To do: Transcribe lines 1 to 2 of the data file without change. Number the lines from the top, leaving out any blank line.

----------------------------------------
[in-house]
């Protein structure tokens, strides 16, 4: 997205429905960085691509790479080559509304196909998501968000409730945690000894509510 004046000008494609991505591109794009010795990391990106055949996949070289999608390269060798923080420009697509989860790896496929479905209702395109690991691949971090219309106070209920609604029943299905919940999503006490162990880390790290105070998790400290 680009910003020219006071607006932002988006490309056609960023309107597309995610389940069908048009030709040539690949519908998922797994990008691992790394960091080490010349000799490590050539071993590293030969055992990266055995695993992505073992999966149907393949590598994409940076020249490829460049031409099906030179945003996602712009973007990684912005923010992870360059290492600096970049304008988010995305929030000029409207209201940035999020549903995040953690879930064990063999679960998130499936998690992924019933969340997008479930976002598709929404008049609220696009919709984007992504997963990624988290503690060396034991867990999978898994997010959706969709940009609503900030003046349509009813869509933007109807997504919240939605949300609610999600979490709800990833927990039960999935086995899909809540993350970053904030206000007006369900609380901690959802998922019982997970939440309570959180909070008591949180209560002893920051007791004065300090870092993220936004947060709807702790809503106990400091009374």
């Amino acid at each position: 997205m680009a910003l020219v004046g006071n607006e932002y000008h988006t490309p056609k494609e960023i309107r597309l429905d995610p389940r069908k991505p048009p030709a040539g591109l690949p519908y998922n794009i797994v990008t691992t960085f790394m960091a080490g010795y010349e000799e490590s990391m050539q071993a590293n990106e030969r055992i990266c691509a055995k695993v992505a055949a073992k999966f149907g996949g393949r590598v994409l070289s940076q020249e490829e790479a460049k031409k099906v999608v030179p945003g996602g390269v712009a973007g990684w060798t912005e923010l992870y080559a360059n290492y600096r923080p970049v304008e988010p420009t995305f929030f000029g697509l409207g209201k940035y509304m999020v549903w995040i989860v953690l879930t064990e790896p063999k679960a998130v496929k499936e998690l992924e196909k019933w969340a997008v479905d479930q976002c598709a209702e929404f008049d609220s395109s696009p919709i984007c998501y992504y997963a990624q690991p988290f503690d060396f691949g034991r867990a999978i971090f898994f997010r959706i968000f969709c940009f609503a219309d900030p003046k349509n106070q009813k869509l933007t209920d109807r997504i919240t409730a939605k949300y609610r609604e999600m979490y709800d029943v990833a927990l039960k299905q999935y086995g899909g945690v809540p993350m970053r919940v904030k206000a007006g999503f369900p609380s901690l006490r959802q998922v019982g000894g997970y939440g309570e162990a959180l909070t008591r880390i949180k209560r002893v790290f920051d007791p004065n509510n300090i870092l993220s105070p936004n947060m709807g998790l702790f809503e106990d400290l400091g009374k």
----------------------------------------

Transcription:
[in-house]
């Protein structure tokens, strides 16, 4: 997205429905960085691509790479080559509304196909998501968000409730945690000894509510 004046000008494609991505591109794009010795990391990106055949996949070289999608390269060798923080420009697509989860790896496929479905209702395109690991691949971090219309106070209920609604029943299905919940999503006490162990880390790290105070998790400290 680009910003020219006071607006932002988006490309056609960023309107597309995610389940069908048009030709040539690949519908998922797994990008691992790394960091080490010349000799490590050539071993590293030969055992990266055995695993992505073992999966149907393949590598994409940076020249490829460049031409099906030179945003996602712009973007990684912005923010992870360059290492600096970049304008988010995305929030000029409207209201940035999020549903995040953690879930064990063999679960998130499936998690992924019933969340997008479930976002598709929404008049609220696009919709984007992504997963990624988290503690060396034991867990999978898994997010959706969709940009609503900030003046349509009813869509933007109807997504919240939605949300609610999600979490709800990833927990039960999935086995899909809540993350970053904030206000007006369900609380901690959802998922019982997970939440309570959180909070008591949180209560002893920051007791004065300090870092993220936004947060709807702790809503106990400091009374």